Mallory had led an interesting life even before he took on Everest. Born in Great Britain (Mobberley, Cheshire), he was the son of a clergyman. He was introduced to rock climbing and mountaineering while still a teenager by a schoolmaster who took a group of people on an annual trip to the Alps. In 1905 he entered Magdalene College, Cambridge, and became good friends with members of the Bloomsbury Group. He was an excellent oarsman who rowed his three years at Cambridge.
After graduation, he taught for a few years in Surrey (interrupted by World War I military service); he married, yet still found time for recreational climbing. He would meet the poet Robert Graves and was even best man at his wedding. Mallory would resign his teaching position to join the first Everest expedition in 1921.
Besides spending time mountaineering and exploring, Anker is a lecturer and author. He was previously involved in production of the films Shackleton's Antarctic Adventure (2001), about the famous British explorer; Light of the Himalaya (2006), about natives of the region who suffer from the planet's highest rates of cataract blindness; and The Endless Knot (2007), Anker's personal story of surviving a Himalaya avalanche which took the life of his climbing partner and best friend, Tony Lowe.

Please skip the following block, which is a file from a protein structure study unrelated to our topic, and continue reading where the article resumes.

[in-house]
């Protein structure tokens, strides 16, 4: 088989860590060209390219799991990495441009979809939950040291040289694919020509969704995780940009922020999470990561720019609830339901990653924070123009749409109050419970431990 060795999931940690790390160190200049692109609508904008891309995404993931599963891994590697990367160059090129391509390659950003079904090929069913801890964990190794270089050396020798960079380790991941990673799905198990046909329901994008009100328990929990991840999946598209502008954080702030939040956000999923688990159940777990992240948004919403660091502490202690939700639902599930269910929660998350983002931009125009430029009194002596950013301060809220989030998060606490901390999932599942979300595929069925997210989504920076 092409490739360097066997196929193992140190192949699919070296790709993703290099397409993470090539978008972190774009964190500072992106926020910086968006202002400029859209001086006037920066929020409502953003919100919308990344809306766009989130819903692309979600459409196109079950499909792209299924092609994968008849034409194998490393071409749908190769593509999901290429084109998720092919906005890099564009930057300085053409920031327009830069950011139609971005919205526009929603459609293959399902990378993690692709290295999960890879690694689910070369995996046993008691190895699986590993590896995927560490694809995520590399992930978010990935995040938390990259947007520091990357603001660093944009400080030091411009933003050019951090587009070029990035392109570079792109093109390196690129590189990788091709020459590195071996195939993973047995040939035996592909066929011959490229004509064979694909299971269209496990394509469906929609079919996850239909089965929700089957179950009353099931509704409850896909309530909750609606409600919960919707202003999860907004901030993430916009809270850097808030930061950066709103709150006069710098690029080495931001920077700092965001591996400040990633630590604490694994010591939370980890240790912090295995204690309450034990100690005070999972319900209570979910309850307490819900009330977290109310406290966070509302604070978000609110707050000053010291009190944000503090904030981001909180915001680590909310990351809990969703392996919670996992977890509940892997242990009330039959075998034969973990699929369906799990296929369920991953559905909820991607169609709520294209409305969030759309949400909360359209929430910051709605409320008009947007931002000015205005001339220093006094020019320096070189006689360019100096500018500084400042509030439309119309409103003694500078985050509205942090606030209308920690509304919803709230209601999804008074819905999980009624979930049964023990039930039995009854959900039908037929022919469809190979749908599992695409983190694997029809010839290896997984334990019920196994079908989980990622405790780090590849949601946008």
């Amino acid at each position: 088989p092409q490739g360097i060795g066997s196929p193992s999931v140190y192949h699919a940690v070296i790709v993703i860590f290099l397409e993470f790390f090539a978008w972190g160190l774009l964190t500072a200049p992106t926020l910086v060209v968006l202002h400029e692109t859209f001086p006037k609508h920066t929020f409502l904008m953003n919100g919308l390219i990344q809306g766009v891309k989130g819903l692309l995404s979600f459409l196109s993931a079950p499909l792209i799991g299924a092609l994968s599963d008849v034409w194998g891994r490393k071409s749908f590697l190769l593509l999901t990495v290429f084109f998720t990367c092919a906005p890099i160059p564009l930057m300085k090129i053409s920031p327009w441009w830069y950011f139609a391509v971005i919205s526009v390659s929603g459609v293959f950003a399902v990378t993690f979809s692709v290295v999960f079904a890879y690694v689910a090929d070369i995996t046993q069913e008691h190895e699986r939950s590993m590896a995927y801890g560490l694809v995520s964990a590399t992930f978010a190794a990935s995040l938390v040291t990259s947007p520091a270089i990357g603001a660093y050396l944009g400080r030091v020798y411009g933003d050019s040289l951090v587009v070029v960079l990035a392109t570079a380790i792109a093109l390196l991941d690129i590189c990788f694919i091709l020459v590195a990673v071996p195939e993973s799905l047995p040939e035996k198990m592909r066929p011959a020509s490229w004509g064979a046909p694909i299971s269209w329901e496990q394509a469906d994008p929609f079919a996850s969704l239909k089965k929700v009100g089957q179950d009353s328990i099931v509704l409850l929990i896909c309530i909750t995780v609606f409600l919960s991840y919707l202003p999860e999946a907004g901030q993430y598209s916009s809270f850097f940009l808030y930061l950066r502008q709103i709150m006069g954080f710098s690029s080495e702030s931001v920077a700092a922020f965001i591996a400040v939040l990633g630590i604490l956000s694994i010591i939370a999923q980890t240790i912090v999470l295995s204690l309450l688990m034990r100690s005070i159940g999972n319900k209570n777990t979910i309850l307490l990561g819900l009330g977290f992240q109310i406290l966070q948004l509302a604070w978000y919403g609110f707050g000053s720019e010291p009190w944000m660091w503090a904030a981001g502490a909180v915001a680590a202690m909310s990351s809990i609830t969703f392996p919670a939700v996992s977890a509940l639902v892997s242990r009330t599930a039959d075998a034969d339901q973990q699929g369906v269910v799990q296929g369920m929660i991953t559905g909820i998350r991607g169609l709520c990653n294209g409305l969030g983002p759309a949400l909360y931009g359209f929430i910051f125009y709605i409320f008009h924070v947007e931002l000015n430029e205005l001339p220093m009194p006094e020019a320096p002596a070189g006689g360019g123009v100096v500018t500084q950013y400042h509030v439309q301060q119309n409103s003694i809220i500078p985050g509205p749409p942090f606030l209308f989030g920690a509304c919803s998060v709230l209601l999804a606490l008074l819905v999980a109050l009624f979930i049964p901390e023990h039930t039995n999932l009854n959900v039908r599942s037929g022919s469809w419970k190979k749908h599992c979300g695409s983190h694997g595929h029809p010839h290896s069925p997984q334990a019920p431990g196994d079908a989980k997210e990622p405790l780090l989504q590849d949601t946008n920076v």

Anker's now married to Lowe's widow Jennifer, and adopted and is raising Lowe's three boys. I asked how the boys were doing in light of Lowe's tragedy, and the fact that their stepfather is still on mountain expeditions.
"The boys are doing just great," Anker said proudly. "They know that climbing is just what daddy does."
Are any of them looking at climbing as a career? "Not seriously. Not yet, anyway. They like sports, all kinds of activities. The youngest is in ninth grade. Plenty of time to make up his mind about what he wants to do."
Almost stealing the show from Mallory, Anker, and the breathtaking IMAX vistas in Conquest of Everest is Leo Houlding, a British climbing prodigy who went along with Anker on the 2007 expedition at the tender age of 22.
"I've known Leo since he was a teenager. He didn't have any real climbing experience at 'altitude' but he turned out to be a natural," Anker said.
What was the coldest temperature on the mountain?
"About -18 degrees Celsius, or 0 degrees Fahrenheit, before the wind factor. Frankly, I've experienced colder temperatures in Montana. But when you add the wind, and the thin air...above 26,000 feet on Everest it's call the 'Death Zone' and most climbers are on oxygen...for that climb, I started my trip from the U.S. in early April, spent several weeks at base camp, followed by advanced base camp, and in mid-June we spent about a week on the ascent. The descent was much faster, just two to three days."
I asked Anker how the press tour was going. "It's doing well on the museum circuit, on the IMAX screens around the country, and kids especially seem to like it. Conquest did have a limited theatrical run last summer, but it opened on August 8th, the same weekend as Angelina Jolie's Salt, which had a marketing budget twice the amount of our total budget."
Sheer rock faces, snow, ice, wind, avalanches, thin air? That's no challenge to your average mountain climber, compared to taking on Angie.